What do you do when you are about to take a road trip? You get directions. You get supplies. You look up rest stops. You look up activities to do while traveling. You check on weather conditions. In other words you get the information to ensure safe and fun travel.
Acquiring the information has the effect of liberating you from uncertainty.
Most recently I called a lawyer querying for some advice in anticipation of a potential situation I knew might be headed my way. The lawyer offered great advice and then told me that for twelve hundred dollars he was willing to follow-up on the matter for me. Twelve hundred dollars is a lot if you are not the top 1% of the American population. Prior to calling the lawyer the matter had seemed-to put it mildly- labyrinthian. Every attempt at understanding it seemed to make my head hurt.
Right after the mention of the fee, a spring of determination welled up in me and I resolved to trudge through the murky legal terms that seemed intended for alien eyes only. Surprisingly, and I am sure because of my change in attitude, everything started to slowly make sense and I realized that I knew what I needed to do.
Not discounting the necessity of the lawyer’s expertise, it was abundantly clear to me that spending the time to understand the information lent more clarity to my situation. It made me sure of what needed to happen next and even if I were to procure the lawyer’s services in the future, I would be an informed client who knew the expected resolution of the situation. It also had the added benefit of making me more confident and taking ownership of the situation.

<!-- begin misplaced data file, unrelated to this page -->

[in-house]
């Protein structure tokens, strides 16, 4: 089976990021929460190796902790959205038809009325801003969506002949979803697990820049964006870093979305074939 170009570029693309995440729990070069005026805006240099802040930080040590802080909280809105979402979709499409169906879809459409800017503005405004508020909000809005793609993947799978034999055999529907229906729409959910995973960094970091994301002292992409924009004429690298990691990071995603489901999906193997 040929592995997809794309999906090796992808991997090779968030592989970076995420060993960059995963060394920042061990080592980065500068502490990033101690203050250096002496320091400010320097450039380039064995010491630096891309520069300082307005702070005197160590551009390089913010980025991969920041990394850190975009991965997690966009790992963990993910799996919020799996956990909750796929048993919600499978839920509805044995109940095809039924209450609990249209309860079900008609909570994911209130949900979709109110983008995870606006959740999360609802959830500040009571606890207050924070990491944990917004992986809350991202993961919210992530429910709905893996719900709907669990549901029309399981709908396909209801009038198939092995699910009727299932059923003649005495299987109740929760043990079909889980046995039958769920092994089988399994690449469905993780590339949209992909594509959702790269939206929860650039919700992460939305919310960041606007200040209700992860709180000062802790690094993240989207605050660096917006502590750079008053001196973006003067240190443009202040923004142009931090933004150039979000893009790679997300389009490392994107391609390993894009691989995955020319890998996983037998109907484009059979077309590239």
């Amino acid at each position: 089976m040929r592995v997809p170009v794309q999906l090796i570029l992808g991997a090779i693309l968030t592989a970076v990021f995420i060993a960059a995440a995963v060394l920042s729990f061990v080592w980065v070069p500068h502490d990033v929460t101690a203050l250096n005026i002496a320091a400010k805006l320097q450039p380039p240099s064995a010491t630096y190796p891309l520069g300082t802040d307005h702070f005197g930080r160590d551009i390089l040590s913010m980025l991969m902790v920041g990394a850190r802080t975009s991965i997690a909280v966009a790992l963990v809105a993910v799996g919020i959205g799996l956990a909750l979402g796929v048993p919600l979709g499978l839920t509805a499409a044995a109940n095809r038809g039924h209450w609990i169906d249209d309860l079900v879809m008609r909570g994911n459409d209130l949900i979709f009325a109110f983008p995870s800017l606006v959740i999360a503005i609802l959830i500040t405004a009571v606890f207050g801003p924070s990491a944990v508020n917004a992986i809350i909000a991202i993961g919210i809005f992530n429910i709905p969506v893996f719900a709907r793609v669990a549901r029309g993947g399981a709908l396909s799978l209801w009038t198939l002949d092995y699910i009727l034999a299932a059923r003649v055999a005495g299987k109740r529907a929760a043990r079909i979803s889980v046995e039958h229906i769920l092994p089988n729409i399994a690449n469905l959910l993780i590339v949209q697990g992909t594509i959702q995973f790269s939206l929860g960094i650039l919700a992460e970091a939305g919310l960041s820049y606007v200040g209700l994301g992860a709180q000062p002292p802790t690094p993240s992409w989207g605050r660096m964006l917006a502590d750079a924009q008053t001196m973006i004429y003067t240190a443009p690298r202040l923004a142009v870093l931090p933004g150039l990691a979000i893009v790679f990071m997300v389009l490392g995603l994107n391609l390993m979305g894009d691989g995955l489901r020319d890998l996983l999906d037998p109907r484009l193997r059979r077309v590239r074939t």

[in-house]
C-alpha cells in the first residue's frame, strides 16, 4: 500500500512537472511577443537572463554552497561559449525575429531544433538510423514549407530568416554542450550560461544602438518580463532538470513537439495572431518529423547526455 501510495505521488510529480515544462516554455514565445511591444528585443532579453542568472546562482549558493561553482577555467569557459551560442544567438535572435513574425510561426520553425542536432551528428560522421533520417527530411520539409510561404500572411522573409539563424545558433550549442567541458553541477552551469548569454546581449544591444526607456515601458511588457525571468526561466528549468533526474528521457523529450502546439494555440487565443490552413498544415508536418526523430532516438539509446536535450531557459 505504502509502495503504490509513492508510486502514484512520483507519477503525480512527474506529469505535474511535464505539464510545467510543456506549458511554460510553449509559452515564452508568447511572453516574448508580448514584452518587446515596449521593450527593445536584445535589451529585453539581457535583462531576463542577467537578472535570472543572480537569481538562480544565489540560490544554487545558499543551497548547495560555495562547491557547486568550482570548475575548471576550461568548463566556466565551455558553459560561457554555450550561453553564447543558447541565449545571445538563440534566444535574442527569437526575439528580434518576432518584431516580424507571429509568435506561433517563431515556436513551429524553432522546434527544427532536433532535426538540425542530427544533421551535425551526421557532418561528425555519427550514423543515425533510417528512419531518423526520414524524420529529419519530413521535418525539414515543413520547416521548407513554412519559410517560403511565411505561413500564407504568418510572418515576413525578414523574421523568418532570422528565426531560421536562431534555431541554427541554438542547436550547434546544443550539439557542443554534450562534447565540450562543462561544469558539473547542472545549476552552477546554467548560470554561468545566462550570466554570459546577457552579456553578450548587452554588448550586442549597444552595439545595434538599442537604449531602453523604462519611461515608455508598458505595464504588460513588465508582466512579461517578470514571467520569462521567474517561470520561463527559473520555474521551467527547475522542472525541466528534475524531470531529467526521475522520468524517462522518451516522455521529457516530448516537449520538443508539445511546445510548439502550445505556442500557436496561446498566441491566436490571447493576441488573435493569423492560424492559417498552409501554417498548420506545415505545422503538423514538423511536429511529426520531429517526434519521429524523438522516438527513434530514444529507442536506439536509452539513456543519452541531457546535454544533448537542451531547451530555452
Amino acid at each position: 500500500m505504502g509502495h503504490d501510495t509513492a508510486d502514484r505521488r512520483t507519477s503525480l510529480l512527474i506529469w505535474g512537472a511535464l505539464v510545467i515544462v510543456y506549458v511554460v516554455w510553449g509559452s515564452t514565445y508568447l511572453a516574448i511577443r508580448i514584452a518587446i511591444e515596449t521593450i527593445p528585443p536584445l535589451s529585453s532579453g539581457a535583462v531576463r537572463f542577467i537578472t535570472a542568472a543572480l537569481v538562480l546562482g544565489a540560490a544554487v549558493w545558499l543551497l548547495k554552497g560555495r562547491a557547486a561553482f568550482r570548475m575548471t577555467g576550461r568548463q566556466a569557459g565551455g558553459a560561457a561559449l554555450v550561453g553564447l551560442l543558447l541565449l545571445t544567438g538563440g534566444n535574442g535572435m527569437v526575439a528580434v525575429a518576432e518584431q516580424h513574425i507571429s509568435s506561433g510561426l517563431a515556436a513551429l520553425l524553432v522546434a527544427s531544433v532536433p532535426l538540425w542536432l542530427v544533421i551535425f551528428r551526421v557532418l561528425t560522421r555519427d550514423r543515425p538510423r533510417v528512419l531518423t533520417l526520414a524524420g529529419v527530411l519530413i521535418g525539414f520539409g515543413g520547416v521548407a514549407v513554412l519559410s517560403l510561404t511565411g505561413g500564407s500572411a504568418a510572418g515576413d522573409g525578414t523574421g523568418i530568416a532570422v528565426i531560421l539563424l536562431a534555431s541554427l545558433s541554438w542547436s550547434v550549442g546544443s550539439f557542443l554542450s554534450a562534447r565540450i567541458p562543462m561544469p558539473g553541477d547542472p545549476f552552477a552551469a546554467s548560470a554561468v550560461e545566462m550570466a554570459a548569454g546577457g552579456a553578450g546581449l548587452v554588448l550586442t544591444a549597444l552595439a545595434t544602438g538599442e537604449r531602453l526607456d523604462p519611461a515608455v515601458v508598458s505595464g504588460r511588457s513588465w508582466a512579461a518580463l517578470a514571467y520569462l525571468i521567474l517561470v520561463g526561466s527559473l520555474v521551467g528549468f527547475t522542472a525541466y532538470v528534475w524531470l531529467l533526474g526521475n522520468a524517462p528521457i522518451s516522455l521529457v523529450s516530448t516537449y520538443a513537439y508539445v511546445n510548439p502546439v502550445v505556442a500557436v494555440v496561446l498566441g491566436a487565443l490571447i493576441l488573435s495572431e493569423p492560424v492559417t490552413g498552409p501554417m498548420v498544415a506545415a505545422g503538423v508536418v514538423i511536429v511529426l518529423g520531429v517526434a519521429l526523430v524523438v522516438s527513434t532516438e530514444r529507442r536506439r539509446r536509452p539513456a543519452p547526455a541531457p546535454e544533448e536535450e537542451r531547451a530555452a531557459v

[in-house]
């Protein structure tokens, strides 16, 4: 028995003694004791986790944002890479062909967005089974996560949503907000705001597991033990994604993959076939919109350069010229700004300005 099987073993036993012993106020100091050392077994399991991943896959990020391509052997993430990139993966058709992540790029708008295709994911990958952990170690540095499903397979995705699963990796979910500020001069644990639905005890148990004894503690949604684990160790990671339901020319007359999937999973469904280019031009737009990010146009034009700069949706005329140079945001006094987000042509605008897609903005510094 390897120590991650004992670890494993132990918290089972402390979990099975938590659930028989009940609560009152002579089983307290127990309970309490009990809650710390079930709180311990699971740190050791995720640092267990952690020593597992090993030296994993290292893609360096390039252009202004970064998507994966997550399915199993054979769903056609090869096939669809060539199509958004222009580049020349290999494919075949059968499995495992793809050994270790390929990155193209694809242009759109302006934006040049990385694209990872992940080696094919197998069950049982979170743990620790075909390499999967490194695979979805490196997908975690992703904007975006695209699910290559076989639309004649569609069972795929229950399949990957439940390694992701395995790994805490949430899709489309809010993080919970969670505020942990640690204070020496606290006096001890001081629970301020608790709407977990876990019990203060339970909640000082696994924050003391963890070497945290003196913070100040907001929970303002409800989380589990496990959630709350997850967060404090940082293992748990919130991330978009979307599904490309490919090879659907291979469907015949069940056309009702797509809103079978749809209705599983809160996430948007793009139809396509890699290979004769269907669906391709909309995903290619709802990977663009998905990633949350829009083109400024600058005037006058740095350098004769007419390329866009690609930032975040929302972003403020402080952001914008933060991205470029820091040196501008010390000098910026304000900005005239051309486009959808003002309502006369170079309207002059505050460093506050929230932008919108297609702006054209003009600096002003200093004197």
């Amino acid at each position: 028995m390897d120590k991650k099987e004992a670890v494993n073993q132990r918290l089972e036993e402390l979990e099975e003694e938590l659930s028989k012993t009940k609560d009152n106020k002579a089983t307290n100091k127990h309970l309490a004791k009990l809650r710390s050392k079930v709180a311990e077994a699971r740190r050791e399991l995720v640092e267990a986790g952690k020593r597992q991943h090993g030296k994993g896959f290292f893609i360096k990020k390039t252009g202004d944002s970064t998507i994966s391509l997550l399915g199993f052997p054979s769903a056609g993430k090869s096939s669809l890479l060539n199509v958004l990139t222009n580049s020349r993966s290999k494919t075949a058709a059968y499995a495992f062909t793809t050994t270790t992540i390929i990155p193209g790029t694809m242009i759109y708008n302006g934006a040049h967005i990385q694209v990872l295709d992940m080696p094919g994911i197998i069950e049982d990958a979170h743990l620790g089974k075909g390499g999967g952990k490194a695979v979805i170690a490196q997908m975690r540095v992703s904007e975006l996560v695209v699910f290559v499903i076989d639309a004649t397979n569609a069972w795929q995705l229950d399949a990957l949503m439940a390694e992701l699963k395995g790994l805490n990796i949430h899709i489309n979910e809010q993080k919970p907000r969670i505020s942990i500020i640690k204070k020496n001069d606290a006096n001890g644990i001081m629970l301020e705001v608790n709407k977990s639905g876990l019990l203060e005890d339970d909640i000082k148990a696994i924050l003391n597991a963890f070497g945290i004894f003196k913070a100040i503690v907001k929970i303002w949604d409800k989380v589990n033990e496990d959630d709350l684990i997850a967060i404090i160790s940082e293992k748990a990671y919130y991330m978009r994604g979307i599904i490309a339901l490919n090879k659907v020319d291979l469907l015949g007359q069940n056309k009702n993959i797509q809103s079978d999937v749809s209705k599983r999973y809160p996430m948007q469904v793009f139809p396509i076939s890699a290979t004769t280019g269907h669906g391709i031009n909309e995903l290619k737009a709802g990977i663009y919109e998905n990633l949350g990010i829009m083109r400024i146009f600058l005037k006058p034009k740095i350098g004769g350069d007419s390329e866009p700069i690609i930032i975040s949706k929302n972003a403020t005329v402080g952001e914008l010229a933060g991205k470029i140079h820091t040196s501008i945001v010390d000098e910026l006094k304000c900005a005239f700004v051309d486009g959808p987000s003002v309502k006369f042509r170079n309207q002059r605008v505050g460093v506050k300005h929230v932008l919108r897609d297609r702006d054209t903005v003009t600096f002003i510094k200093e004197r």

It is quite common for people to place trust in others. The most common example being trust in doctors. Quite often a doctor will give a person a diagnosis with several caveats carefully placed to protect from an unforeseeable outcome. Getting the information before hand of your diagnosis or of what medications will likely be prescribed can help you go a long way in making sure you get the right care.
Or in the case of health care insurance. A friend of mine thought they were getting the best deal when they chose the lowest deductible not keeping in mind their own medical history. When this friend went to the emergency room, they were aghast at the amount of money they had to ante up because of their poor choice of health plan. A little researching of the different options and factoring in their medical history would have saved thousands of dollars they had to subsequently pay in the course of the following year before they could upgrade their plan.
In this day and age, most of the information we need is right at our fingertips or a phone call away. Taking the time to get the information will grow the seed of knowledge resulting in better choices.Knowledge has the power to liberate one from the yoke of ignorance. I has the additional effect of making one a part of the process rather than a spectator.
Have an informed day won’t you?